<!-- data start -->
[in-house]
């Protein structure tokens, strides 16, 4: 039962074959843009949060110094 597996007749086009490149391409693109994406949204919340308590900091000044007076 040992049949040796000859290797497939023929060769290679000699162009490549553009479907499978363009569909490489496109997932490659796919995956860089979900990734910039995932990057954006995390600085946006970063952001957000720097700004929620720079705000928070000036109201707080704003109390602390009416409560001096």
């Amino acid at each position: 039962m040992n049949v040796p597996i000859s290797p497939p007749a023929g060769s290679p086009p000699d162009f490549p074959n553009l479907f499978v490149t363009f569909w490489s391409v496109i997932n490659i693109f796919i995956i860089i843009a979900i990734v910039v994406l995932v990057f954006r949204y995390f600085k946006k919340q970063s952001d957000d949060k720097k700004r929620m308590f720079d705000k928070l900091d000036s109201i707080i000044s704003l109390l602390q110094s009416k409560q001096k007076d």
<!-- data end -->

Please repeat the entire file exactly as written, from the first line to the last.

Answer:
[in-house]
């Protein structure tokens, strides 16, 4: 039962074959843009949060110094 597996007749086009490149391409693109994406949204919340308590900091000044007076 040992049949040796000859290797497939023929060769290679000699162009490549553009479907499978363009569909490489496109997932490659796919995956860089979900990734910039995932990057954006995390600085946006970063952001957000720097700004929620720079705000928070000036109201707080704003109390602390009416409560001096």
């Amino acid at each position: 039962m040992n049949v040796p597996i000859s290797p497939p007749a023929g060769s290679p086009p000699d162009f490549p074959n553009l479907f499978v490149t363009f569909w490489s391409v496109i997932n490659i693109f796919i995956i860089i843009a979900i990734v910039v994406l995932v990057f954006r949204y995390f600085k946006k919340q970063s952001d957000d949060k720097k700004r929620m308590f720079d705000k928070l900091d000036s109201i707080i000044s704003l109390l602390q110094s009416k409560q001096k007076d």